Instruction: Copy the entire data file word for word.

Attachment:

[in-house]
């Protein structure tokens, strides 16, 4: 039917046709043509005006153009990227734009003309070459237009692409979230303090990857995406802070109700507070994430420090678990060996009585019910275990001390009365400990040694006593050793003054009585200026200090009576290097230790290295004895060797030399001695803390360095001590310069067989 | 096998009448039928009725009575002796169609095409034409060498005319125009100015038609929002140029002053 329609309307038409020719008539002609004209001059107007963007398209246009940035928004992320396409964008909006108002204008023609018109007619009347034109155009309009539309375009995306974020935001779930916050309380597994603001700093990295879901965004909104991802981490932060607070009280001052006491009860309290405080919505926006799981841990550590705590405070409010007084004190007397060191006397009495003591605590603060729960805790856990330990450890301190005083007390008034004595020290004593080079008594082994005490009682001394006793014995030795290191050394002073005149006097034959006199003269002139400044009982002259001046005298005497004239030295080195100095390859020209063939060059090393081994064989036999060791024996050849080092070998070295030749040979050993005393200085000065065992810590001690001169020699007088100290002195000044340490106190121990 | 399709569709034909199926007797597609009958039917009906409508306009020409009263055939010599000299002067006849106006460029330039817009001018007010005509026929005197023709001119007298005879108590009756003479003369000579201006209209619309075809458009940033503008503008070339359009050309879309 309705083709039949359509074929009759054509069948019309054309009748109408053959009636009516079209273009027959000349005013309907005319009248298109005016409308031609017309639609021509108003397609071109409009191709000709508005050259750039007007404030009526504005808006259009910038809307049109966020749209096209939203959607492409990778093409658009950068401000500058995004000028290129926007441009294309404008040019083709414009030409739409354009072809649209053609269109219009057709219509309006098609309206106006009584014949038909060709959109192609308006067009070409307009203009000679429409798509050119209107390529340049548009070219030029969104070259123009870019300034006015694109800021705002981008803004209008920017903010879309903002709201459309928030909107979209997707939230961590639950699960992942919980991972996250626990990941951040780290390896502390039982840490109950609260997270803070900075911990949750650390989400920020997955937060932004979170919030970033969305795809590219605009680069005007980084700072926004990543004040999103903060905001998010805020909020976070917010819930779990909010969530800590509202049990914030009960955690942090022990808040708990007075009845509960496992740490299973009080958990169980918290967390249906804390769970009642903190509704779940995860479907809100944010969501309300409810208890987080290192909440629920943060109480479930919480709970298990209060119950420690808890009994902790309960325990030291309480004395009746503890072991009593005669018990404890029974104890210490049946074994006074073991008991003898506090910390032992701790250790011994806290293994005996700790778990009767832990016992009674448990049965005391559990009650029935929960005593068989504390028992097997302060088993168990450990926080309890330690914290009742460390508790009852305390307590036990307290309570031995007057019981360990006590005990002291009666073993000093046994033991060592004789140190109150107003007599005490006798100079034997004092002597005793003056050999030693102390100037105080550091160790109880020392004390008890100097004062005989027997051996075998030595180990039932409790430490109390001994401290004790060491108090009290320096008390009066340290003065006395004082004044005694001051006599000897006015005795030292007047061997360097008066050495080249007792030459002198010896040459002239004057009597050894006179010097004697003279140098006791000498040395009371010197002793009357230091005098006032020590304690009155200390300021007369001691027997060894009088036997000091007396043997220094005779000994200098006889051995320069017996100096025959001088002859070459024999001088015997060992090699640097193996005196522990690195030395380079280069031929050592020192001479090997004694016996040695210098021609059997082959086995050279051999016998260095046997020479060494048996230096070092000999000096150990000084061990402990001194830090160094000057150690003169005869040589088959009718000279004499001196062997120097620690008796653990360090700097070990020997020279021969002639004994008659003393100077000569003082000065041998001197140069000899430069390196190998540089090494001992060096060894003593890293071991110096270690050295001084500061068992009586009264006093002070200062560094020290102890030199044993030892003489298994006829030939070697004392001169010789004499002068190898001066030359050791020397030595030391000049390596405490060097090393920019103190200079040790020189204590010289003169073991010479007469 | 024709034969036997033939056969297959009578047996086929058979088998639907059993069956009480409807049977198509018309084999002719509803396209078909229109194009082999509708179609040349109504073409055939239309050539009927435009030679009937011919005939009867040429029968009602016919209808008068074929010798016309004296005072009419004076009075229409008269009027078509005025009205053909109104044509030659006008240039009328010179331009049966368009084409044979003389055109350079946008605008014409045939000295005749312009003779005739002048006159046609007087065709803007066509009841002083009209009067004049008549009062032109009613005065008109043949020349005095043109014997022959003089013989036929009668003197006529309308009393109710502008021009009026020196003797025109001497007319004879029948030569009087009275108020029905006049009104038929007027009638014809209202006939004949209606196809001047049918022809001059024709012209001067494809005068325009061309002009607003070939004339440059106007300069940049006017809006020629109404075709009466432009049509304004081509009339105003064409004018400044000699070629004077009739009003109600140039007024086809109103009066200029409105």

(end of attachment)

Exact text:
[in-house]
């Protein structure tokens, strides 16, 4: 039917046709043509005006153009990227734009003309070459237009692409979230303090990857995406802070109700507070994430420090678990060996009585019910275990001390009365400990040694006593050793003054009585200026200090009576290097230790290295004895060797030399001695803390360095001590310069067989 | 096998009448039928009725009575002796169609095409034409060498005319125009100015038609929002140029002053 329609309307038409020719008539002609004209001059107007963007398209246009940035928004992320396409964008909006108002204008023609018109007619009347034109155009309009539309375009995306974020935001779930916050309380597994603001700093990295879901965004909104991802981490932060607070009280001052006491009860309290405080919505926006799981841990550590705590405070409010007084004190007397060191006397009495003591605590603060729960805790856990330990450890301190005083007390008034004595020290004593080079008594082994005490009682001394006793014995030795290191050394002073005149006097034959006199003269002139400044009982002259001046005298005497004239030295080195100095390859020209063939060059090393081994064989036999060791024996050849080092070998070295030749040979050993005393200085000065065992810590001690001169020699007088100290002195000044340490106190121990 | 399709569709034909199926007797597609009958039917009906409508306009020409009263055939010599000299002067006849106006460029330039817009001018007010005509026929005197023709001119007298005879108590009756003479003369000579201006209209619309075809458009940033503008503008070339359009050309879309 309705083709039949359509074929009759054509069948019309054309009748109408053959009636009516079209273009027959000349005013309907005319009248298109005016409308031609017309639609021509108003397609071109409009191709000709508005050259750039007007404030009526504005808006259009910038809307049109966020749209096209939203959607492409990778093409658009950068401000500058995004000028290129926007441009294309404008040019083709414009030409739409354009072809649209053609269109219009057709219509309006098609309206106006009584014949038909060709959109192609308006067009070409307009203009000679429409798509050119209107390529340049548009070219030029969104070259123009870019300034006015694109800021705002981008803004209008920017903010879309903002709201459309928030909107979209997707939230961590639950699960992942919980991972996250626990990941951040780290390896502390039982840490109950609260997270803070900075911990949750650390989400920020997955937060932004979170919030970033969305795809590219605009680069005007980084700072926004990543004040999103903060905001998010805020909020976070917010819930779990909010969530800590509202049990914030009960955690942090022990808040708990007075009845509960496992740490299973009080958990169980918290967390249906804390769970009642903190509704779940995860479907809100944010969501309300409810208890987080290192909440629920943060109480479930919480709970298990209060119950420690808890009994902790309960325990030291309480004395009746503890072991009593005669018990404890029974104890210490049946074994006074073991008991003898506090910390032992701790250790011994806290293994005996700790778990009767832990016992009674448990049965005391559990009650029935929960005593068989504390028992097997302060088993168990450990926080309890330690914290009742460390508790009852305390307590036990307290309570031995007057019981360990006590005990002291009666073993000093046994033991060592004789140190109150107003007599005490006798100079034997004092002597005793003056050999030693102390100037105080550091160790109880020392004390008890100097004062005989027997051996075998030595180990039932409790430490109390001994401290004790060491108090009290320096008390009066340290003065006395004082004044005694001051006599000897006015005795030292007047061997360097008066050495080249007792030459002198010896040459002239004057009597050894006179010097004697003279140098006791000498040395009371010197002793009357230091005098006032020590304690009155200390300021007369001691027997060894009088036997000091007396043997220094005779000994200098006889051995320069017996100096025959001088002859070459024999001088015997060992090699640097193996005196522990690195030395380079280069031929050592020192001479090997004694016996040695210098021609059997082959086995050279051999016998260095046997020479060494048996230096070092000999000096150990000084061990402990001194830090160094000057150690003169005869040589088959009718000279004499001196062997120097620690008796653990360090700097070990020997020279021969002639004994008659003393100077000569003082000065041998001197140069000899430069390196190998540089090494001992060096060894003593890293071991110096270690050295001084500061068992009586009264006093002070200062560094020290102890030199044993030892003489298994006829030939070697004392001169010789004499002068190898001066030359050791020397030595030391000049390596405490060097090393920019103190200079040790020189204590010289003169073991010479007469 | 024709034969036997033939056969297959009578047996086929058979088998639907059993069956009480409807049977198509018309084999002719509803396209078909229109194009082999509708179609040349109504073409055939239309050539009927435009030679009937011919005939009867040429029968009602016919209808008068074929010798016309004296005072009419004076009075229409008269009027078509005025009205053909109104044509030659006008240039009328010179331009049966368009084409044979003389055109350079946008605008014409045939000295005749312009003779005739002048006159046609007087065709803007066509009841002083009209009067004049008549009062032109009613005065008109043949020349005095043109014997022959003089013989036929009668003197006529309308009393109710502008021009009026020196003797025109001497007319004879029948030569009087009275108020029905006049009104038929007027009638014809209202006939004949209606196809001047049918022809001059024709012209001067494809005068325009061309002009607003070939004339440059106007300069940049006017809006020629109404075709009466432009049509304004081509009339105003064409004018400044000699070629004077009739009003109600140039007024086809109103009066200029409105």